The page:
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Blog

Spacecraft duets, suprise supernovae, the dark side of physics and more

By Tushna Commissariat

While you would not actually be able to hear the uplifting notes of the music in the vast emptiness of space, a newly composed string and piano orchestral piece has unexpected ties to the cosmos. That’s because it is based on 36 years’ worth of data from NASA’s Voyager 1 and 2 spacecraft. Domenico Vicinanza, a trained musician with a PhD in physics who works at GÉANT, a European data-network company, says that he “wanted to compose a musical piece celebrating Voyager 1 and 2 together, so I used the same measurements (proton counts from the cosmic-ray detector over the last 37 years) from both spacecrafts, at the exactly same point in time, but at several billions of kilometres of distance [of] one from the other”. The result of this “data sonification” is a rather beautiful piece of music – one of the best examples of physics and the arts coming together that we have heard. Of course, the story garnered considerable interest…you can read more about on the Wired and Guardian websites.

Following in the vein of space-related stories, a group of students at the University of London’s (UCL) observatory were pleasantly surprised when a routine practical class ended with a bang – the discovery of the closest supernova to the Earth that has been seen since 1987. The story has been widely covered, but you can read more about it on the BBC news site as well as the Astronomy Now site. “One minute we’re eating pizza, then five minutes later we’ve helped to discover a supernova. I couldn’t believe it,” says student Tom Wright. The dazzlingly bright new object is visible in the galaxy Messier 82 in Ursa Major, and although it will grow brighter in coming weeks, you will need a telescope to see it.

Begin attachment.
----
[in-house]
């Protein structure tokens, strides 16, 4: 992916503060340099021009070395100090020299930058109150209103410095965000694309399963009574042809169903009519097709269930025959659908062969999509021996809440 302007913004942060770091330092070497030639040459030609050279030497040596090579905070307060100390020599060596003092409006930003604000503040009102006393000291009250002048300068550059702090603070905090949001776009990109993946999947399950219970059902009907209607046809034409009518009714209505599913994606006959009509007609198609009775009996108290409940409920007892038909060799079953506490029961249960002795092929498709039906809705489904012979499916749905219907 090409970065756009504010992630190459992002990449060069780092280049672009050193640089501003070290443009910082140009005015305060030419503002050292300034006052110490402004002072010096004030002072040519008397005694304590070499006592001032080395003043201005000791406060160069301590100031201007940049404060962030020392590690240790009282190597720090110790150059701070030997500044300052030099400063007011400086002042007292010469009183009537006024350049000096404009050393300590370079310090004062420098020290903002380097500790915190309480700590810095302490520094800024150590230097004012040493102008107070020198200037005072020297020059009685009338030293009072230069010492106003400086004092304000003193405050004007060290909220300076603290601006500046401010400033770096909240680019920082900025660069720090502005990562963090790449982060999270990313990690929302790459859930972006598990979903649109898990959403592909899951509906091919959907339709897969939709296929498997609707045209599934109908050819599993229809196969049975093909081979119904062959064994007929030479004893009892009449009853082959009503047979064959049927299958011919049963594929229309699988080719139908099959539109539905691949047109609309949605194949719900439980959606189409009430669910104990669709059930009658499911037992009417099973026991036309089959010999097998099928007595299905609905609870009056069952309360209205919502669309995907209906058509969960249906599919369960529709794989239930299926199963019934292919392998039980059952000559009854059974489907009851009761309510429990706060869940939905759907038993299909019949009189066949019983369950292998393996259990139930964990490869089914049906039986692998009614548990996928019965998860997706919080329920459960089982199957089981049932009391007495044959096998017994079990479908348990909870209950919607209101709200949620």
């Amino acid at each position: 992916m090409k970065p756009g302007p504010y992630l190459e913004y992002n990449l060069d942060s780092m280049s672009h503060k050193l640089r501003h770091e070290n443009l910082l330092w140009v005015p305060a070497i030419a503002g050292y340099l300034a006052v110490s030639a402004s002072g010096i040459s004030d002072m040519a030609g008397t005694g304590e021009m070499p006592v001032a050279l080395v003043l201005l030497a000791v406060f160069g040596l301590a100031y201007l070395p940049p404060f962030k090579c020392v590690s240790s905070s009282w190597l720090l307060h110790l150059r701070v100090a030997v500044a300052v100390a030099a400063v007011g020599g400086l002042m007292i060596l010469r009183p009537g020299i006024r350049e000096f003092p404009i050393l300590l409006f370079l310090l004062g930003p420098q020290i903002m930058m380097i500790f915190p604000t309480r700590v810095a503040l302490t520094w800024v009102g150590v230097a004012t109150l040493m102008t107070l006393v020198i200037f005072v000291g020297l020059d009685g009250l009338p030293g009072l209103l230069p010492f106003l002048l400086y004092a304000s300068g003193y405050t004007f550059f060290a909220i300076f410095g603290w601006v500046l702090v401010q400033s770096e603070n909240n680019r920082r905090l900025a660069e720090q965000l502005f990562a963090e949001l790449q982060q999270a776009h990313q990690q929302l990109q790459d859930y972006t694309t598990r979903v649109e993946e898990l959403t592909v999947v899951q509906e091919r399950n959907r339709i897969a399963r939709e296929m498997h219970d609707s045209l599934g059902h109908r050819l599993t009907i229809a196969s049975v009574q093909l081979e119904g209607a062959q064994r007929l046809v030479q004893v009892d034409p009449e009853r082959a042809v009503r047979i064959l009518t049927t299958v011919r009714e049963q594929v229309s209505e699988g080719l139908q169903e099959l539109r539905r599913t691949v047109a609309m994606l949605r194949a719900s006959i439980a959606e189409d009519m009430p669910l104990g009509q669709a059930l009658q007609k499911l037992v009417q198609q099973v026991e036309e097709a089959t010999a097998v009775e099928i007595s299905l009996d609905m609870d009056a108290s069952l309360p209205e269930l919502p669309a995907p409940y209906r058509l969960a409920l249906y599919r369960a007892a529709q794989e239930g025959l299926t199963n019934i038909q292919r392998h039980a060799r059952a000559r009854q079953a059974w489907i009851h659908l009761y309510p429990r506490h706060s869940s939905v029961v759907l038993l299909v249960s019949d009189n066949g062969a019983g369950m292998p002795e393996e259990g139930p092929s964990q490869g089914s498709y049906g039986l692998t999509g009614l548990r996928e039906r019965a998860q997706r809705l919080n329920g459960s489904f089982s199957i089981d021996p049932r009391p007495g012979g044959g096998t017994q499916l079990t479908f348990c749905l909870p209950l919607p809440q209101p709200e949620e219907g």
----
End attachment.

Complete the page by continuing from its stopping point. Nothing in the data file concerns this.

Those of you looking for some weekend reading might be interested to see this New York Times profile of “mastermind” Ross Ulbricht, who the FBI claims was behind the infamous Silk Road website that acted as the world’s largest black market for drugs. What has that got to do with physics? Well, it seems that Ulbricht has a degree in physics. In fact, you can still find his thesis on the “Growth of EuO thin films by molecular beam epitaxy” online here. If found guilty, it might prove that his interest in physical chemistry was more than just academic.

Elsewhere, you can take a virtual tour of the Temelín Nuclear Power Plant, read about the time the US state of Indiana nearly changed the value of pi. Also, do take a look at this debate about the merits of string theory and loop quantum gravity with a twist.

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